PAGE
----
More Spring Announcements

Res Philosophica is sponsoring an essay prize on the topic Theological Dogma and Philosophical Innovation in Medieval Philosophy. There’s a cash prize to be won, and of course publication in the journal. Papers must be received by July 1, 2021.

The long-awaited third meeting of the Avicenna Study Group, originally scheduled for last June, has now been reorganized by Andreas Lammer (Trier) as a weekly series, beginning June 1, 2021. Details here.

The Roger Bacon Research Society has scheduled a series of online talks over the next 12 months, each on a different aspect of Bacon’s scientific theory. Next up (March 19, 2021) is Alexander Fidora (Barcelona) on “The Division of Science.”

The Graduate Student Chapter of the Aquinas and the Arabs International Working Group is meeting on March 19-20, 2021. Details here.

The Medieval Philosophy in the UK Network is holding its next meeting online, on March 26, 2021. Details here.

The University of Würzburg has rescheduled, for the coming summer, last year’s summer school on Affective Intentionality in Medieval Philosophy and Phenomenology (July 26-30, 2021). Application deadline is March 31, 2021.

Trinity College Dublin is sponsoring an online course in Byzantine Greek: both a beginners and a more advanced class. The price is quite reasonable, with further financial support available. Details here.

Doctor Virtualis is planning a special 20th-anniversary issue on Analogy and the Middle Ages. Deadline for submissions is April 30, 2021.

There’s a conference in honor of Miguel Cruz Hernández scheduled for September: Pensamiento del Islam: fundamentos, instituciones y sociedades (Alcalá la Real, September 24-25, 2021).

Congratulations to Jari Kaukua (Jyväskylä), who won the Journal of the History of Philosophy‘s prize for best article, for his paper on “Avicenna’s Outsourced Rationalism.”

Latest News in the Field

I ought to have posted before now that the Franciscan Institute (St. Bonaventure, NY) is advertising a tenure-track assistantprofessor position in theology. They seek candidates whose doctorate is in theology, with a strong knowledge of the Franciscan tradition. The soft deadline was March 1, 2021, but I should think it’s not too late to get an application in.

Christophe Geudens (Leuven) and Nicola Polloni (Leuven) have formed MeLO, the Medieval Logic and Ontology Seminar. They’ve scheduled online talks throughout this spring.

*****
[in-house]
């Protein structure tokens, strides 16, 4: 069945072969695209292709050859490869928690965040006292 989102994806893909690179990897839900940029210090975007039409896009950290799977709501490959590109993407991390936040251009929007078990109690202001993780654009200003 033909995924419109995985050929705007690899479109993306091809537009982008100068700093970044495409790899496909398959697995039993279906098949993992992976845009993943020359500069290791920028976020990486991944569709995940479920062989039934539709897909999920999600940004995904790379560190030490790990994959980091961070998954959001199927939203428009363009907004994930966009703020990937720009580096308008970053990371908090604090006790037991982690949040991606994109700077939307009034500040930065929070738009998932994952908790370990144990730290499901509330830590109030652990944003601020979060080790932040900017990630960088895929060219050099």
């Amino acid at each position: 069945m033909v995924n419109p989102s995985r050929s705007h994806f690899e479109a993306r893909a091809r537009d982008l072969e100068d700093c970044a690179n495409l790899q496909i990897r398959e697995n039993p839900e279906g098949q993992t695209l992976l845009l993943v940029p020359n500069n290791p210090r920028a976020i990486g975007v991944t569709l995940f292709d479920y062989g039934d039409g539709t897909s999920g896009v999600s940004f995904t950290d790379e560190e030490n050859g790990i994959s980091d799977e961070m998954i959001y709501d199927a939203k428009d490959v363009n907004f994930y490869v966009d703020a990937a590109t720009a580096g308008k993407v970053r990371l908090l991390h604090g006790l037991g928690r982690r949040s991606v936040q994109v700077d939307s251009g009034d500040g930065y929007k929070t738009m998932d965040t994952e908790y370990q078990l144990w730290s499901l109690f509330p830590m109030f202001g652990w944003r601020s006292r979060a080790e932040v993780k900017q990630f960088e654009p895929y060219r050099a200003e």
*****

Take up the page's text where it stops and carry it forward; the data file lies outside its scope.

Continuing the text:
The Max Planck Institute’s research group on premodern sciences is holding a series of online talks this spring, many of interest to medievalists. Details here.

The British Society for the History of Philosophy holds its annual conference, online, on April 21-23, 2021. This year’s topic is Women in the History of Philosophy.

The postponed inaugural conference of the Society for Medieval and Renaissance Philosophy has been rescheduled for October 3-6, 2021 (U. of Notre Dame). Already, they’ve received around 70 proposals for talks, but they’re open to receiving still more, until April 11. Details here.

The Catholic Theological Faculty of Prague has organized a conference in honor of of Professor Stanislav Sousedík’s 90th birthday, focusing on three subjects: Second Scholasticism, Analytical Metaphysics, and Christian Apologetics (October 27-29, 2021). Details here.

A conference on Augustine’s De civitate Dei is being organized in Leuven/Brussels for next January, focused on political doctrine, textual transmission and early medieval reception. Details here; cfp deadline is March 31, 2021.

There’s a new, open-access tool available for the “accurate machine-reading of medieval Latin texts.” The folk who have developed this tool are holding an online training session on March 10, 2021. As I understand it, there are two things here: the Transkribus platform, designed in general for historical texts, and a specialized “model” for medieval Latin. If anyone out there knows more about this program, and how useful it might be for our world, comments to this post would be warmly welcomed.

Finally, I’m sorry to report the death of Fabrizio Mondadori (1943-2021), a longtime professor at the University of Wisconsin in Milwaukee, and the author of a series of brilliant papers on modality, especially the work of John Duns Scotus. There’s a nice obituary here.